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dc.titleMechanical behavior of human embryonic stem cell pellet under unconfined compression
dc.contributor.authorMa, G.
dc.contributor.authorPetersen, E.
dc.contributor.authorLeong, K.W.
dc.contributor.authorLiao, K.
dc.identifier.citationMa, G., Petersen, E., Leong, K.W., Liao, K. (2012-05). Mechanical behavior of human embryonic stem cell pellet under unconfined compression. Biomechanics and Modeling in Mechanobiology 11 (5) : 703-714. ScholarBank@NUS Repository.
dc.description.abstractAs a prelude to the understanding of mechanotransduction in human embryonic stem cell (hESC) differentiation, the mechanical behavior of hESCs in the form of cell pellet is studied. The pellets were tested after 3 or 5weeks of cell culture in order to demonstrate the effect of the duration of cell culture on themechanical properties of the pellets.Amicromechanical testerwas used to conduct unconfined compression on hESC pellet, and experimental, numerical, and analytical methods were combined to determine the mechanical properties of hESC pellet. It is assumed that the mechanical behavior of hESC pellets can be described by an isotropic, linear viscoelastic model consisting of a spring and two Maxwell units in parallel, and the Poisson's ratio of the hESC pellet is constant based on pellet deformation in the direction perpendicular to the compression direction. Finite element method (FEM) simulation was adopted to determine the values of Poisson's ratio and the five parameters contained in the viscoelastic model. The variations of Poisson's ratio and the initial elastic modulus are found to be larger compared with those of the four other parameters. Results show that longer duration of cell culture leads to higher modulus of hESC pellet. The effect of pellet size error on the values of mechanical parameters determined is studied using FEM simulation, and it is found that the effect of size error on Poisson's ratio and initial elastic modulus is much larger than that on the other parameters. © Springer-Verlag 2011.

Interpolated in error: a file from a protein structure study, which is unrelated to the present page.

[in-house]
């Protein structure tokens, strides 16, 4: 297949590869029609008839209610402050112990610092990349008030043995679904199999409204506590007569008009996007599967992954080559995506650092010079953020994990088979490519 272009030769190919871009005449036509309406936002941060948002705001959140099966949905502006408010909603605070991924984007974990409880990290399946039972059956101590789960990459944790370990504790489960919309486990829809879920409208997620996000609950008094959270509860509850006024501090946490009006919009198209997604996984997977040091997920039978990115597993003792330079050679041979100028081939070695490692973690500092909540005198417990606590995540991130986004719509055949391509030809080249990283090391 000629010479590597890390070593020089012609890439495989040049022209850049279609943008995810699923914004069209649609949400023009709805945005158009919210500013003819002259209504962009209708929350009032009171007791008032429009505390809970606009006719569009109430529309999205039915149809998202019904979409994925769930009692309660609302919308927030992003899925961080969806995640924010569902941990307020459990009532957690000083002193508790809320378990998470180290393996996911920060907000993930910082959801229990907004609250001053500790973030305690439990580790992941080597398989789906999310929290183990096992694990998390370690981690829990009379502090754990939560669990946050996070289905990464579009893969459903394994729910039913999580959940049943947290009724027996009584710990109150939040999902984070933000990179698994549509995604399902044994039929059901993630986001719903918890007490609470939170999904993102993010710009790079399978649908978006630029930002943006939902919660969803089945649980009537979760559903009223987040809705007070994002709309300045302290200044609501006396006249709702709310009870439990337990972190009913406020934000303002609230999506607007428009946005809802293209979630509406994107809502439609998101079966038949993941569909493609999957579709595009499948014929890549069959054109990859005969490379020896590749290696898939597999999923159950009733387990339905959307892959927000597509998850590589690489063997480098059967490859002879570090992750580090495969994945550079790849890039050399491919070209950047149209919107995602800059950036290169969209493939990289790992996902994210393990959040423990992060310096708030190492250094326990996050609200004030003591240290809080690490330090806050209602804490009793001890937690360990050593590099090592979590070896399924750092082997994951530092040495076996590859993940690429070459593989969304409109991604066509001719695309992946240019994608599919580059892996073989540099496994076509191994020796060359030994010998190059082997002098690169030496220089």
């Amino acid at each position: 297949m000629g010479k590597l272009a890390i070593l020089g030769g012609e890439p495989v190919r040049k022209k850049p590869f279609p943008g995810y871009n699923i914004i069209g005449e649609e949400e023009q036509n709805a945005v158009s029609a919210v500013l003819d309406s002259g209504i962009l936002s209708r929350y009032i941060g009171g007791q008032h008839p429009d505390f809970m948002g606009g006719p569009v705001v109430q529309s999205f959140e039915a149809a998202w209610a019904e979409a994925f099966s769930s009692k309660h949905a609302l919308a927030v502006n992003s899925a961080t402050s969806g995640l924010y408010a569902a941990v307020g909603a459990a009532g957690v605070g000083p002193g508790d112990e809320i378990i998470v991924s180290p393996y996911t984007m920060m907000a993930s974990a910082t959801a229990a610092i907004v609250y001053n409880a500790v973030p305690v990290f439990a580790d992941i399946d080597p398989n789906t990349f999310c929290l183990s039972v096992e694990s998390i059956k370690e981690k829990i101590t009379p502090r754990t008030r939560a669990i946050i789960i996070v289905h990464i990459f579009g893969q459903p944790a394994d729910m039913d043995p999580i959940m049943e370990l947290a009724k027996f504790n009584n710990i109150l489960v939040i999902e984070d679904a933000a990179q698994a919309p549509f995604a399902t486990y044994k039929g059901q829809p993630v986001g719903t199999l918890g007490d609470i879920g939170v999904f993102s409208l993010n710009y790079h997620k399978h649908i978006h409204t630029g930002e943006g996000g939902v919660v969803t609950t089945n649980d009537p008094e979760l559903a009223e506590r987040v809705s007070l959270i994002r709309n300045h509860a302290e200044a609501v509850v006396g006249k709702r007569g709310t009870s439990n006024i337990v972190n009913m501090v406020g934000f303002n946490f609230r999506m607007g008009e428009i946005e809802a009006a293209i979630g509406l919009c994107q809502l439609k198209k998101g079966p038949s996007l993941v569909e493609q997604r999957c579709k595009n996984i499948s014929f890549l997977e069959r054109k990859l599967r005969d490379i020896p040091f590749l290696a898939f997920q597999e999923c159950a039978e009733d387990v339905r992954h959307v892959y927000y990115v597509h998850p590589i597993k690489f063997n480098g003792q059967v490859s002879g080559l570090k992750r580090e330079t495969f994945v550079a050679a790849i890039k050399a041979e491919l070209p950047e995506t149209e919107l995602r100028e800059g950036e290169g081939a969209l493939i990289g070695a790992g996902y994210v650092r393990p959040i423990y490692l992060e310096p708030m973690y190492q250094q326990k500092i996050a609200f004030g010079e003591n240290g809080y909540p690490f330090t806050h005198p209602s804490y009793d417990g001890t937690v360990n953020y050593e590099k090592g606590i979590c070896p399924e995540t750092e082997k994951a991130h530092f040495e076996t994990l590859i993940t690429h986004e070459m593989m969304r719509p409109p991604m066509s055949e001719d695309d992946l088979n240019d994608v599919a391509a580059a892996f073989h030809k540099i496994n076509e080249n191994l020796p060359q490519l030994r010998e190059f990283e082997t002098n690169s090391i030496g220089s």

dc.subjectFinite element method simulation
dc.subjectHuman embryonic stem cell pellet
dc.subjectPoisson's ratio
dc.subjectUnconfined compression
dc.subjectViscoelastic model
dc.description.sourcetitleBiomechanics and Modeling in Mechanobiology
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